User avatar
By JaredBanks
#270059
A template is much more than just a clean file from a previous project. A template is a collection of best practices, aspirations, and starting points to save you time. This blog post covers a lot of my feelings on templates:

http://www.shoegnome.com/2015/12/09/bim ... ting-firm/

(and from there you can find many, many more). As to when to start a new template:

In an ideal world you'd start from scratch every version. That's not always feasible though. So I agree with Eduardo. Major changes in ARCHICAD require a rebuilding (AC16 to AC17 for BMats, for instance). Other versions don't require as much recreation (AC20 to AC21). However there are other lesser reasons to rebuild from scratch. If GS redoes how they do Attributes, as they do secretly every few versions, that's a reason to rebuild from scratch and align your template (where valuable) with what comes OOTB.

Another reason to rebuild from scratch is to fix bad habits. If you look back at the various versions of my Open Template (http://www.shoegnome.com/tag/shoegnome-open-template/) you can see where and why I felt it was necessary to rebuild completely. Sometimes it was to fix Pens and Pen Sets, other times it was to align Attributes with what GSNA does or to make my Layers work better with Graphic Overrides. We work the way we do because we have brilliant ideas for how to use ARCHICAD. But ARCHICAD changes over time, so our brilliant ideas become garbage or at least archaic.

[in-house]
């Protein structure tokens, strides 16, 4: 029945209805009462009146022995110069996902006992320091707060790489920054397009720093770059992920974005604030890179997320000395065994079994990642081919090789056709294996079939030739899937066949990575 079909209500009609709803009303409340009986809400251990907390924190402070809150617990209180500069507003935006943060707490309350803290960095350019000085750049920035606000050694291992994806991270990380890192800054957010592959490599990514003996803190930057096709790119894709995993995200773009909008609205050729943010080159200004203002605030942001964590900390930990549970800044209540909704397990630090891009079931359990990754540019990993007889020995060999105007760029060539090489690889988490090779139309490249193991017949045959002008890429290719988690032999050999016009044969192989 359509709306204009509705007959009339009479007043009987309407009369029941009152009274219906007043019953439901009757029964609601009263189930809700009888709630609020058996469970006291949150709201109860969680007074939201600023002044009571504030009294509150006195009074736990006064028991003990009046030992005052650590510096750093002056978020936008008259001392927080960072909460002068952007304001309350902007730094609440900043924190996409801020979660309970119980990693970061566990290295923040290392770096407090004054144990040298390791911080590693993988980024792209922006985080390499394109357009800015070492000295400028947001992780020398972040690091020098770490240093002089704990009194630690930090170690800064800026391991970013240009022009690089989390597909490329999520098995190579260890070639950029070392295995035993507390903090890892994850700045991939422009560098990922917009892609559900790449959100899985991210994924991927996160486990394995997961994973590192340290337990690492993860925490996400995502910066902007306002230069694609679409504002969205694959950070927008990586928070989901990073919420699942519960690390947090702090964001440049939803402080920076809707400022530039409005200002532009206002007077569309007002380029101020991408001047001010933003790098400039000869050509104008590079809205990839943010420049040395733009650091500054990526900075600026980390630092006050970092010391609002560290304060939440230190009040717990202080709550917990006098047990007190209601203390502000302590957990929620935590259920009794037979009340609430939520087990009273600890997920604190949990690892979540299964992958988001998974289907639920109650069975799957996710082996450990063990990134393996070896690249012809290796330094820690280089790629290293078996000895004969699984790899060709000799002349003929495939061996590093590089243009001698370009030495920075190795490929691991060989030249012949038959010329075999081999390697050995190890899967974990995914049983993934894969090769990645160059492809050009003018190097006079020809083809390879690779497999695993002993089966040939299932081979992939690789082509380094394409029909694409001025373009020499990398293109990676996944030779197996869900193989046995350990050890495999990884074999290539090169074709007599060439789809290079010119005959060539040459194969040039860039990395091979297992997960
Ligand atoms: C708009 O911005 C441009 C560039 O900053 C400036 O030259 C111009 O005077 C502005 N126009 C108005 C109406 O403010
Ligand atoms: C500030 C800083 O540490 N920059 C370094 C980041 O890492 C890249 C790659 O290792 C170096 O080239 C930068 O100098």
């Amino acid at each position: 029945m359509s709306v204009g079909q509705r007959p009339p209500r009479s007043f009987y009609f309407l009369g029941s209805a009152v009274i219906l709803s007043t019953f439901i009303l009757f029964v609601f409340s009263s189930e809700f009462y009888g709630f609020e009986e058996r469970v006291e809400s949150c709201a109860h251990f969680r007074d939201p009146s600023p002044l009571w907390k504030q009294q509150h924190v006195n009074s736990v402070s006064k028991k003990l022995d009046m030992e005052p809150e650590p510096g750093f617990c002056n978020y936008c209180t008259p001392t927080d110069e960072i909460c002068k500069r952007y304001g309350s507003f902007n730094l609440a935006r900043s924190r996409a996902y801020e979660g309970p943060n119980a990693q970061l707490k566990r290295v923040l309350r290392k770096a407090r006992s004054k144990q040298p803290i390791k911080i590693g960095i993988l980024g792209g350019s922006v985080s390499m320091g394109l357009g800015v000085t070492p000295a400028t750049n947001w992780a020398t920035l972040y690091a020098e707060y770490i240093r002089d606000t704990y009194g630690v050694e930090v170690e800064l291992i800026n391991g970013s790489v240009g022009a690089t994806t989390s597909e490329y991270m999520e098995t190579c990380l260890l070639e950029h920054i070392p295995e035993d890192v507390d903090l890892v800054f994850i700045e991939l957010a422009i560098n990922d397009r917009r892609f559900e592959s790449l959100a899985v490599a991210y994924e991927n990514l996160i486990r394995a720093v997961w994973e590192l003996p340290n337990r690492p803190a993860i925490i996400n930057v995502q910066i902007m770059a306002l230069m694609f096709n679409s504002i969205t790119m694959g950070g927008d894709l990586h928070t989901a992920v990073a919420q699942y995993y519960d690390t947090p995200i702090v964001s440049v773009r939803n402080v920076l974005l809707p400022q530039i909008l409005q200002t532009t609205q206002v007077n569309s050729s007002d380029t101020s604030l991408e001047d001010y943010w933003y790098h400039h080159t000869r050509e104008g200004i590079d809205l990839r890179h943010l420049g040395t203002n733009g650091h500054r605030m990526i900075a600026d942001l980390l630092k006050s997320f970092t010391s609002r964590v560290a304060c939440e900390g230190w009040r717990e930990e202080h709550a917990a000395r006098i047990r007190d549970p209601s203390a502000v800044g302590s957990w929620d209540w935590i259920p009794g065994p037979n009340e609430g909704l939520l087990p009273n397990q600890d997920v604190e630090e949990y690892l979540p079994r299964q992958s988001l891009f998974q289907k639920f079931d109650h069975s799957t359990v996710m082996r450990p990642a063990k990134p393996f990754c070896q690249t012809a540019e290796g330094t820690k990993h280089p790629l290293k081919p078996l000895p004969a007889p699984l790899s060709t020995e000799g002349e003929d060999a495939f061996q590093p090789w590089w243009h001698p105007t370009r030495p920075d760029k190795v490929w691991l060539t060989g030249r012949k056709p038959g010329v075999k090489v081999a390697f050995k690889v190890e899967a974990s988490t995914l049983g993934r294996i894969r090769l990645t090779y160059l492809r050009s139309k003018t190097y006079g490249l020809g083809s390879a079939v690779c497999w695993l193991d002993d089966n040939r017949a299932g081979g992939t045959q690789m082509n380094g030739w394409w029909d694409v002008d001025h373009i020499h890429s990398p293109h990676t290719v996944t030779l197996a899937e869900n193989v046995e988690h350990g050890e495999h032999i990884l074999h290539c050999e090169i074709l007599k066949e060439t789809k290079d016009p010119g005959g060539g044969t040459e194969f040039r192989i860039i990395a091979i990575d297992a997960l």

If you have been migrating your template from version to version for many years, it's probably time to tear it apart and rebuild it. Bring forward what works and don't be afraid to ditch what doesn't. It's time to rebuild not because of anything special about 21, but because it's probably best to not let the core of a template get more than a few versions old. If you have the time completely reconstruct everything in a clean AC21 file. If you don't want to do that, judiciously use the Attribute Manager to migrate Attributes and carefully copy and paste other things. Whenever you can though rebuild manually in the new file to prevent errors, to avoid migrated garbage, and also review what you do.